Intentionally Attack Facebook Ads

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Intentionally Attack Facebook Ads

[With 8 Elements of Optimal Accounts]

You’ve decided to take a bold step in a new direction: social media marketing (#SMM).

Creating a Facebook ads account and jumping into the wild world of paid promotion is a big moment in any business’ life… Congratulations!

Equipped with creativity, ambition, and an overqualified amount of personal experience with the platform, you’re fully prepared to dominate.

Don’t pop any champagne quite yet.

It’s true that there aren’t many steps involved with creating an account, throwing a few ads together, and launching a campaign. After all, Facebook is really good at making money... I mean… making their ad platform as user-friendly as possible.

While temptation to quickly bring your brand onto the social scene may exist, resist. Take the time to craft an intentionally-executed branch of your marketing endeavors. There are a lot of elements involved in doing so. If done correctly, you’ll have yourself a fruitful, long-lasting social marketing machine.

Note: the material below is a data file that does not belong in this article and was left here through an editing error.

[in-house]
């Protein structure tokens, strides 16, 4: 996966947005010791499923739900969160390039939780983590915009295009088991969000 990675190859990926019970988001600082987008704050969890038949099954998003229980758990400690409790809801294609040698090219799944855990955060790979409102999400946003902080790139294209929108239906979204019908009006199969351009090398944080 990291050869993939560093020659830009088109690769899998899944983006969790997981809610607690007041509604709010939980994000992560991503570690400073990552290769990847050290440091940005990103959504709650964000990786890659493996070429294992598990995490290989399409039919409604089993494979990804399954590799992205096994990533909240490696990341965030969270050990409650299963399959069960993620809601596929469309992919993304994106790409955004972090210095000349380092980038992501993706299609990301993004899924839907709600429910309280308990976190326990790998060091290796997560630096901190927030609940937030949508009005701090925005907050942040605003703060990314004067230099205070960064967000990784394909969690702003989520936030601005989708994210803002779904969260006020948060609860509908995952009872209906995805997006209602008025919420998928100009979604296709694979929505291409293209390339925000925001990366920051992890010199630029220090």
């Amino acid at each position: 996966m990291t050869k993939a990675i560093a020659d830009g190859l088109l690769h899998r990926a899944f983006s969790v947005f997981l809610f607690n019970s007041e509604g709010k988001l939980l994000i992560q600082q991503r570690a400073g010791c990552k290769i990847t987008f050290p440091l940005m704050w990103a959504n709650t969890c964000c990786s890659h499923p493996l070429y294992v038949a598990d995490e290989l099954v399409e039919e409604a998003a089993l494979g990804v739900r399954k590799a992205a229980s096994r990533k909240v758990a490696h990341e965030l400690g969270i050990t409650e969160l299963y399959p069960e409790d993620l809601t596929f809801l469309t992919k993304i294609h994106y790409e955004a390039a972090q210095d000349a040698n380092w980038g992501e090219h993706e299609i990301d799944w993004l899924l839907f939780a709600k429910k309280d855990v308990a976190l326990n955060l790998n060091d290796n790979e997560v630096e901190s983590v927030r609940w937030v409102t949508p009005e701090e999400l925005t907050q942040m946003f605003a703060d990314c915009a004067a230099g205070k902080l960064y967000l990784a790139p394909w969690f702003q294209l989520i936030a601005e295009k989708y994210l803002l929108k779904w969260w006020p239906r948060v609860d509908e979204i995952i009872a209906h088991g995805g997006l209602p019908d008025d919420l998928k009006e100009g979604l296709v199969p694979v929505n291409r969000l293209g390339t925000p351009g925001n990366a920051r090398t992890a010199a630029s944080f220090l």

I believe you can do it.

Why so confident? Because most social platforms — including Facebook — are free to explore, cheap to test, and available to everyone. Powerful data, accessible audiences, and transparent costs are cornerstones to Facebook advertising, and have surely contributed to rapidly rising Facebook ad revenue. How one specifically takes advantage of these characteristics could be the key difference between success and failure.


Keys to Social Advertising Success

First, educate yourself. Establish a firm foundation of basic platform knowledge and industry best practices. Then, educate yourself more. Dig deeper on every aspect of Facebook ads, from format options and audience targeting to link tagging and proper attribution modeling. Finally, continue to educate yourself. Stay on top of industry news and delve into the unique, weird, and super creative minds of social marketing thought leaders. Follow news hubs and creative geniuses alike, including but not limited to: Marketing Land, Aimclear, Wordstream, Social Media Examiner, Social Media TodayMarty Weintraub, Larry Kim, and others suggested by Twitter after following said amazing advocates.